# Natural Numbers

The natural numbers are the ordinary numbers, 1, 2, 3,... with which we count. Sometimes they are called "the counting numbers." They have been called "natural" because much of our experience from infancy deals with discrete objects such as fingers, balls, peanuts, etc. We quickly, if not naturally, learn to count them. The mathematician Kronecker is reported to have said," God created the natural numbers; all the rest is the work of man." The number zero is sometimes considered to be a natural number, but including zero introduces complications which one ordinarily wants to avoid. For instance, counting a group of objects is a process of putting them into one-to-one correspondence with the natural numbers. No one counts starting with zero, "0, 1, 2, 3..." because then the last number used is no longer the number of objects in the group and the answer would be wrong.

Because there is some ambiguity about the meaning of "natural number," the terms "positive integers" (which do not include zero) and "non-negative integers" (which do) are often used instead. Experts in the foundations of mathematics would argue, however, that the natural numbers are different from the positive integers, although the difference is only in how the numbers are defined. For practical purposes, they are the same.

Ultimately all arithmetic is based upon the natural numbers. If one multiplies 1.72 by .047, for example, the multiplication is done with the natural numbers 172 and 47; then the result is converted to a decimal fraction by inserting a decimal point in the proper place-a process that is also done by counting. If one adds the fractions 1/3 and 2/7, the addition is not done directly, but only after converting the fractions to 7/21 and 6/21. Then the numerators are added, using natural-number arithmetic, and the denominators copied. Even computers and calculators reduce their complex and lightening-fast computations to simple steps involving only natural numbers.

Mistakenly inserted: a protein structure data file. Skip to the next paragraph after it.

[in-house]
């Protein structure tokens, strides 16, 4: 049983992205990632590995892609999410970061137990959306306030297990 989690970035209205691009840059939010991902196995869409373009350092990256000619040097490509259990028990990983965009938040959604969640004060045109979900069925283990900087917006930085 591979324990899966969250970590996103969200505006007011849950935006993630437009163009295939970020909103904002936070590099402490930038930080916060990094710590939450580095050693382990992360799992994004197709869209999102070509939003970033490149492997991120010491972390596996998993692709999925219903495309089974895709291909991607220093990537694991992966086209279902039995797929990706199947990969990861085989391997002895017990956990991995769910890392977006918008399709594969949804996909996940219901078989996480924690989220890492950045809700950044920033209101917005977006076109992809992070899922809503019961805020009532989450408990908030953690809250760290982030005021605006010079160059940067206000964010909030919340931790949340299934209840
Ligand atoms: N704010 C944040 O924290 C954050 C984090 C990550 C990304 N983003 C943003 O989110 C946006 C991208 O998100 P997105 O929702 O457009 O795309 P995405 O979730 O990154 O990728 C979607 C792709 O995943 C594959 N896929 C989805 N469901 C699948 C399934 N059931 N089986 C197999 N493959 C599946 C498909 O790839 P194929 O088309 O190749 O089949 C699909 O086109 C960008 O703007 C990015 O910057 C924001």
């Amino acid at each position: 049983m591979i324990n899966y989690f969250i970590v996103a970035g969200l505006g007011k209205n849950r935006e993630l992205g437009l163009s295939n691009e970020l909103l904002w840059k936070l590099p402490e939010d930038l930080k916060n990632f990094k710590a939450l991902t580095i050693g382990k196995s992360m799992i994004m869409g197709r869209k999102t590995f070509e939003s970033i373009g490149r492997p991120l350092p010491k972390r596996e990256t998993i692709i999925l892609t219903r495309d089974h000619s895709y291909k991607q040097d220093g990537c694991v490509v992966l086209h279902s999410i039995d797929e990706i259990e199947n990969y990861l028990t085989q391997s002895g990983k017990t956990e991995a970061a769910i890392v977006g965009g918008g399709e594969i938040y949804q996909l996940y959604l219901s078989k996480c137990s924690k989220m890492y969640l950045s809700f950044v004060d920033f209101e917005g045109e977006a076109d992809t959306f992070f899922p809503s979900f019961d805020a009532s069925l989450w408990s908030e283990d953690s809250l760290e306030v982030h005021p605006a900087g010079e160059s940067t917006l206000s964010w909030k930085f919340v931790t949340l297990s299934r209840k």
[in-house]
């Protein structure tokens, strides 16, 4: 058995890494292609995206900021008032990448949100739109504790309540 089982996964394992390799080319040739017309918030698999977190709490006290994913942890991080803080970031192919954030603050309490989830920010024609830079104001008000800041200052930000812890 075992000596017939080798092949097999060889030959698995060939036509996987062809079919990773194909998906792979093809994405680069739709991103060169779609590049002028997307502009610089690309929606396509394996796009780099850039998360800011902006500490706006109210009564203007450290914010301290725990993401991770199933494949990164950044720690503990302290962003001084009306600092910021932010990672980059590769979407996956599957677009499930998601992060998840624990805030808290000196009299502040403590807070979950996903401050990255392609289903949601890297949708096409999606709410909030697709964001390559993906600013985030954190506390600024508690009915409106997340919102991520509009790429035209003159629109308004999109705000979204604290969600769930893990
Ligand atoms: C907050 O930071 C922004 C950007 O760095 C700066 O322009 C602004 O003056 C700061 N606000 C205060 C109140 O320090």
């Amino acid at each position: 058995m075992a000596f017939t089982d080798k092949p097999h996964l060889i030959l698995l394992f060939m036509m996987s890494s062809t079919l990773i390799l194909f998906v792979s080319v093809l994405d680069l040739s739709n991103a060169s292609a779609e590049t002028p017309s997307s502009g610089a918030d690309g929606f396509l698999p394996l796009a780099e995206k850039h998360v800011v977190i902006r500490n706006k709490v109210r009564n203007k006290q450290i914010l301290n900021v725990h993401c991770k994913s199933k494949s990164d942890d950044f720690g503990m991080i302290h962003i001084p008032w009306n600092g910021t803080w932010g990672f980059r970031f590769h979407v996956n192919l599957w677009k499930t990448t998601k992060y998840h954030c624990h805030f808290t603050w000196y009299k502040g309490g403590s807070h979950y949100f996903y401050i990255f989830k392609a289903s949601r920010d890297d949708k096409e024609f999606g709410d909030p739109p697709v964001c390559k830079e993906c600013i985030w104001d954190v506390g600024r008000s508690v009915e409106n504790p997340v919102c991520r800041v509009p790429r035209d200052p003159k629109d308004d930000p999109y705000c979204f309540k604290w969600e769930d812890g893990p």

Measurements, too, are based on the natural numbers. If one measures an object with a centimeter ruler, he or she relies on the numbers printed near the centimeter marks to count the centimeters, but the eye to count the millimeters. Whether the units are counted mechanically, electronically, or physically, it is still counting, and counting is done with the natural numbers.

The natural numbers can be defined formally by relating them to sets. Then zero is the number of elements in the empty set; 1 is the number of elements in the set containing the empty set; and so on. Another method is to base them on the Peano postulates. Here 2 is defined as the successor of 1; 3 the successor of 2; and so on. Then the postulates specify what properties 1 and its successors will have.

There is one branch of mathematics which concerns itself exclusively with the properties of natural numbers (including natural number-based modular arithmetic). This is the branch known as "number theory." Since the time of the ancient Greeks, mathematicians both amateur and professional have explored these properties for their own sake and for their supposed connections with the supernatural. And in recent times many practical uses, quite apart from counting and computation, have been found for the natural numbers and their special properties. These include check-digit systems, secret codes, and other uses.